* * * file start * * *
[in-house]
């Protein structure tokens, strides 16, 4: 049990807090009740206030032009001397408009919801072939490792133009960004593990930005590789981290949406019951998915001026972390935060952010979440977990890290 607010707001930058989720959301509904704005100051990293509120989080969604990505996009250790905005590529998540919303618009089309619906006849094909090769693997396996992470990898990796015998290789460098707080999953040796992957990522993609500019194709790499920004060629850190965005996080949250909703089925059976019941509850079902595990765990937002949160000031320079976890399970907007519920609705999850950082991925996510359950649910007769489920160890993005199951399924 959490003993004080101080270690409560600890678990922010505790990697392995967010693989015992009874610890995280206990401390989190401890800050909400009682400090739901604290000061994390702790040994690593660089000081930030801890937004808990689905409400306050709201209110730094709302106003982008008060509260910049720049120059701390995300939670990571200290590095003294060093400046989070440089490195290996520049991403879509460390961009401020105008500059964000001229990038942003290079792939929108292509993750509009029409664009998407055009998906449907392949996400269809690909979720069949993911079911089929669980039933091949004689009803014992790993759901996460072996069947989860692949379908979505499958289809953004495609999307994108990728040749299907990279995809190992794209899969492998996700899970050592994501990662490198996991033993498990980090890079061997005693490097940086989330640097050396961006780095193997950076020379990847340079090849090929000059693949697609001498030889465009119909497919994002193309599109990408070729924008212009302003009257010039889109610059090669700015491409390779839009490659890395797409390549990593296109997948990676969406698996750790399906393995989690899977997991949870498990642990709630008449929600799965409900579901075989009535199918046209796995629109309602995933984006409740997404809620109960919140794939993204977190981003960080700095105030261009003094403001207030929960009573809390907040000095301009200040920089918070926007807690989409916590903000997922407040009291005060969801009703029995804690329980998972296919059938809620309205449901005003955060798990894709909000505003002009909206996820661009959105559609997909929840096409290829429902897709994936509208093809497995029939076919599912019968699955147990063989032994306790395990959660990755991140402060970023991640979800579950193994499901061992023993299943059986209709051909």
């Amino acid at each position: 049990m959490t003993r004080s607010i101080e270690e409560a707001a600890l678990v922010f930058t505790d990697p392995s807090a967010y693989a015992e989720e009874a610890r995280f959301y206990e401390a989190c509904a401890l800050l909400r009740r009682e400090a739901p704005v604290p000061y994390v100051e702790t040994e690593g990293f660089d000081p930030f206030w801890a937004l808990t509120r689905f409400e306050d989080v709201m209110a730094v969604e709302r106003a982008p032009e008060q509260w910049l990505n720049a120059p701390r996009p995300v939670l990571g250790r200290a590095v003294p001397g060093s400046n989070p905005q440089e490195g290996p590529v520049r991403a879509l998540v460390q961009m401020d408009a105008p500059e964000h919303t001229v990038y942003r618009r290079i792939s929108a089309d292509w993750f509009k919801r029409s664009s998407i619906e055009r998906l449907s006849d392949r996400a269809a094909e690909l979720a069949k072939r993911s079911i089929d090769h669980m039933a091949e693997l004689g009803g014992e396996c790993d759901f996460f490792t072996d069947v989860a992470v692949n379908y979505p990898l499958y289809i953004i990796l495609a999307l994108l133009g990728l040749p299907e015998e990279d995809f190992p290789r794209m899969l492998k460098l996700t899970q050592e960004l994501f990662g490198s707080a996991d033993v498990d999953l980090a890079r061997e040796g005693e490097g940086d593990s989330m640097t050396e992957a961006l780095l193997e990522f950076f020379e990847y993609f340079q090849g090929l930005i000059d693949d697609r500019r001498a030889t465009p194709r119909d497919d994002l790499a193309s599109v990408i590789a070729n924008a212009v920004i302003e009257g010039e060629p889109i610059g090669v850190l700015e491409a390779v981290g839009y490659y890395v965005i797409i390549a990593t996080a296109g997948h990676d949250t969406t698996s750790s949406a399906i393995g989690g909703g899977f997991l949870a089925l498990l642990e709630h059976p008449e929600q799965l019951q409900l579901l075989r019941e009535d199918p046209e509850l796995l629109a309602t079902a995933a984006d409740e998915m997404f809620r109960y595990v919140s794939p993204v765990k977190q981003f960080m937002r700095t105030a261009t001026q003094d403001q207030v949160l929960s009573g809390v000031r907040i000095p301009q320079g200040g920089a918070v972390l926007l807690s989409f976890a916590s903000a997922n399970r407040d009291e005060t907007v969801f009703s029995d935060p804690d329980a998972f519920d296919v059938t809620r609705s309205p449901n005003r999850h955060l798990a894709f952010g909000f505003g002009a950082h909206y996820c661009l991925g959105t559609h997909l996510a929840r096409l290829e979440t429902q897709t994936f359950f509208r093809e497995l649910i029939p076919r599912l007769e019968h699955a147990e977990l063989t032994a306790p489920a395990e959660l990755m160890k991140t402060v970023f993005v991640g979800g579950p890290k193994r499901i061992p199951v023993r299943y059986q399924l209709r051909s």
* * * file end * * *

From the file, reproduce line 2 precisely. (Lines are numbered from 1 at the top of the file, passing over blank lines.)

């Protein structure tokens, strides 16, 4: 049990807090009740206030032009001397408009919801072939490792133009960004593990930005590789981290949406019951998915001026972390935060952010979440977990890290 607010707001930058989720959301509904704005100051990293509120989080969604990505996009250790905005590529998540919303618009089309619906006849094909090769693997396996992470990898990796015998290789460098707080999953040796992957990522993609500019194709790499920004060629850190965005996080949250909703089925059976019941509850079902595990765990937002949160000031320079976890399970907007519920609705999850950082991925996510359950649910007769489920160890993005199951399924 959490003993004080101080270690409560600890678990922010505790990697392995967010693989015992009874610890995280206990401390989190401890800050909400009682400090739901604290000061994390702790040994690593660089000081930030801890937004808990689905409400306050709201209110730094709302106003982008008060509260910049720049120059701390995300939670990571200290590095003294060093400046989070440089490195290996520049991403879509460390961009401020105008500059964000001229990038942003290079792939929108292509993750509009029409664009998407055009998906449907392949996400269809690909979720069949993911079911089929669980039933091949004689009803014992790993759901996460072996069947989860692949379908979505499958289809953004495609999307994108990728040749299907990279995809190992794209899969492998996700899970050592994501990662490198996991033993498990980090890079061997005693490097940086989330640097050396961006780095193997950076020379990847340079090849090929000059693949697609001498030889465009119909497919994002193309599109990408070729924008212009302003009257010039889109610059090669700015491409390779839009490659890395797409390549990593296109997948990676969406698996750790399906393995989690899977997991949870498990642990709630008449929600799965409900579901075989009535199918046209796995629109309602995933984006409740997404809620109960919140794939993204977190981003960080700095105030261009003094403001207030929960009573809390907040000095301009200040920089918070926007807690989409916590903000997922407040009291005060969801009703029995804690329980998972296919059938809620309205449901005003955060798990894709909000505003002009909206996820661009959105559609997909929840096409290829429902897709994936509208093809497995029939076919599912019968699955147990063989032994306790395990959660990755991140402060970023991640979800579950193994499901061992023993299943059986209709051909």